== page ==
27 January, 2022 Tax Planning

What to Do in A Bear Market

What to Do in A Bear Market

There’s nothing like a bear market to kick off the New Year.

As I write this, the S&P 500 is down 7.73% year-to-date, while the Nasdaq is down 9.03%. If you’re invested in many of the high-performing stocks or sectors from the last couple of years, you’re likely hurting a lot more. For example, Cathie Wood’s popular Ark Innovation ETF is already down 24.3% this year, and overall, down over 50% from its all-time high.

Lots of investors right now are probably trying to figure out where to go from here.

For the vast majority of the people, the correct answer is to do nothing.

It never feels like it in real-time, but volatility like this is completely normal and happens more often than people remember. After a while, they become minor blips as stock markets eventually recover, and continue growing.

Ben Carlson recently wrote a great piece showing how dating back to 1928, the U.S. stock market has had a double-digit correction two-thirds of the time.


Volatility happens in the stock market. It’s unavoidable. It’s the price you pay for the long-term growth stocks provide over bonds.

To further illustrate, here is the performance of the S&P 500 since 1982.

Black Monday, the dot com bubble, 9/11, the Great Financial Crisis, and Covid all hardly register. The point is that while bear markets suck in the moment, they all eventually pass.

One caveat? If, like a lot of investors you became highly concentrated in some of the high-flying stocks in the last couple of years, now is a good time to take a reality check, and reconsider what you own and why you own it.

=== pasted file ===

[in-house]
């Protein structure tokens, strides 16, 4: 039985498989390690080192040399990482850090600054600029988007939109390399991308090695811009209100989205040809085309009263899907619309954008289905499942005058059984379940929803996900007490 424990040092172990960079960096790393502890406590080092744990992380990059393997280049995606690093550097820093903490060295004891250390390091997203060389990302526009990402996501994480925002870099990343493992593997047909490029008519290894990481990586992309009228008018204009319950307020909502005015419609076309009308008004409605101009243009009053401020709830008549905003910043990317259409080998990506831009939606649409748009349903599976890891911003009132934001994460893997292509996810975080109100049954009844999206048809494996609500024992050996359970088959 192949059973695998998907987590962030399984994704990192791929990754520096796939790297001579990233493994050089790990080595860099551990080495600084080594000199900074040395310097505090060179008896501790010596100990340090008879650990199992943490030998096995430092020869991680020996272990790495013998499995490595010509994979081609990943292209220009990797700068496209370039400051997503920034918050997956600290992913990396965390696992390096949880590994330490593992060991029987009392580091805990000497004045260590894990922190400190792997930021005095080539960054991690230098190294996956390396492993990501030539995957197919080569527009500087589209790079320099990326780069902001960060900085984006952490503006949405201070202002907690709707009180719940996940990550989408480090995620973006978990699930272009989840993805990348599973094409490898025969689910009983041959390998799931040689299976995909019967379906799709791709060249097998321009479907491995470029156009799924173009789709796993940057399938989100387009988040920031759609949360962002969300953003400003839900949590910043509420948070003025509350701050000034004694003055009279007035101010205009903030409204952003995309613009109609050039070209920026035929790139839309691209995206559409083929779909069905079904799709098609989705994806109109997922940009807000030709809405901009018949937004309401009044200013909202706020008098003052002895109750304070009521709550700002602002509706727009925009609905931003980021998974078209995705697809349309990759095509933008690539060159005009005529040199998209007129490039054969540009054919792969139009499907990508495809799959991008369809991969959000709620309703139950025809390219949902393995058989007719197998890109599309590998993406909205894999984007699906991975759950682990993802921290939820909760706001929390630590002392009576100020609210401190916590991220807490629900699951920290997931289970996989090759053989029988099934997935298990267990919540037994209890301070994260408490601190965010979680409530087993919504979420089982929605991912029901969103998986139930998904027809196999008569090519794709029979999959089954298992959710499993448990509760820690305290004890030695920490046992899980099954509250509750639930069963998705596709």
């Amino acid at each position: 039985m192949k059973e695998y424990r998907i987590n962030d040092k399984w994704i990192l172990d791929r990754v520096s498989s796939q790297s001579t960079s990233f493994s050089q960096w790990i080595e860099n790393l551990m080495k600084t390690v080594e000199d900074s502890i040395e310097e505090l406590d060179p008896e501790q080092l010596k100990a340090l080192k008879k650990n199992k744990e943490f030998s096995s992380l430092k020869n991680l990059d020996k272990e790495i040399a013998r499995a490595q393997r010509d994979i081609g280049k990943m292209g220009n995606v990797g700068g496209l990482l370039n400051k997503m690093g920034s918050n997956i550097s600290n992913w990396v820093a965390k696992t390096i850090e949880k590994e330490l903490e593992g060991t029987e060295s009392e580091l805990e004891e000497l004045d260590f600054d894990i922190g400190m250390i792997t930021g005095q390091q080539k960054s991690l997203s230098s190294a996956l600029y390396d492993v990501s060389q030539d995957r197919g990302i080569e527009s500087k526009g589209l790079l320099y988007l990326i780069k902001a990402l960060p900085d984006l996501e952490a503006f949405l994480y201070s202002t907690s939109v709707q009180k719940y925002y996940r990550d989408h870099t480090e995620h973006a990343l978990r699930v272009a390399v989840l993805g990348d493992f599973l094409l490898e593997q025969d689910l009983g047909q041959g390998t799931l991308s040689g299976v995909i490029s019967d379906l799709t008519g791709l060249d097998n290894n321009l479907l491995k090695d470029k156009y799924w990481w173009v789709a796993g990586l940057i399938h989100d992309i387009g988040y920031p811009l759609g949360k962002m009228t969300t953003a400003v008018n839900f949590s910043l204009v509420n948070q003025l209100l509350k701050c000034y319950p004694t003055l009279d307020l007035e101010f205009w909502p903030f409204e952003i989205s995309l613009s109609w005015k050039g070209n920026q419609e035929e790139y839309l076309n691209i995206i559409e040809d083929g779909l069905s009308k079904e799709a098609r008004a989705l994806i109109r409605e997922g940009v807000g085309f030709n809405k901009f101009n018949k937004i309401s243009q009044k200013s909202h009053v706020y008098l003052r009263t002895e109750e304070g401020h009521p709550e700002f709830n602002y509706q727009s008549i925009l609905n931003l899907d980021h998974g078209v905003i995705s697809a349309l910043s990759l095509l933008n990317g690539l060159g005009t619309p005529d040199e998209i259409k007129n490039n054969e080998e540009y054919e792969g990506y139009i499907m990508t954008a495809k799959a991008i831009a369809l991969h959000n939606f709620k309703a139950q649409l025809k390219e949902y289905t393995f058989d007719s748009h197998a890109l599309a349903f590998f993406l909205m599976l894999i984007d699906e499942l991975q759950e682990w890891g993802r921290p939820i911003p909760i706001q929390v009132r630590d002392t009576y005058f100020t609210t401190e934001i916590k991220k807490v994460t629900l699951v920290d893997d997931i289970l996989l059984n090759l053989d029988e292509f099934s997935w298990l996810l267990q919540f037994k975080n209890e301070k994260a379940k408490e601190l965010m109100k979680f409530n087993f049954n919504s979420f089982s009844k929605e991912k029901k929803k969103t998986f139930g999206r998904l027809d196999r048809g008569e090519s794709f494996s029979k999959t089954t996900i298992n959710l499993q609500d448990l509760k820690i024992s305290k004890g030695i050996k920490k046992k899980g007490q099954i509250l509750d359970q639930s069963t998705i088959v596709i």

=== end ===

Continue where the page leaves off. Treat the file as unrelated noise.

These are the stocks that are truly getting crushed now. To name a few, Shopify, Peloton, and Docusign are down 48%, 62%, and 83% respectively from their all-time highs.

Unfortunately, many were lured in by the allure of easy money, and stocks that seemed like they could only keep going up. Use this as a lesson that the price you pay for a stock does matter. Many of these companies remain strong businesses that have transformed the world. Some of them will come back, and today will eventually look like a great buying opportunity. However, a lot of the stocks simply became way too detached from the real value of the businesses.

So, if you don’t fit into this last group then what should you be doing right now? Here are some things you can do that will help you avoid doing something you will later regret:

  1. Stop checking your investment accounts: This may seem counterintuitive, but most investors check their accounts way too much. The stock market can do crazy things in the short term, and constantly checking your account increases the chances that you will do something impulsive out of emotion. There is a reason studies show that most investors underperform the investments they own.
  2. Revisit your plan, and why you own what you do: Clarity leads to confidence. If you understand what you own, and why it will help you reach whatever financial goal you’ve set for yourself then you are much less likely to make a panic move. If you don’t understand what you own, and only bought it because you saw other people making money from it then you are more likely to panic when it starts going down.
  3. Stop reading the news: Bad news sells better than good news. That’s why the news you consume is likely overwhelmingly negative than what is warranted by reality. This can help lead to a negative market outlook that is not grounded in the reality of the mostly understated positives that people ignore.
  4. Look at this as a positive: If you’re automatically saving and investing a portion of every paycheque like you should be then you’re going to be buying stocks while they’re on sale. Stocks are the only thing that people want to buy more of when they increase in price.

If you’re feeling unsure about where you’re at right now, please feel free to reach out. I’d be happy to chat.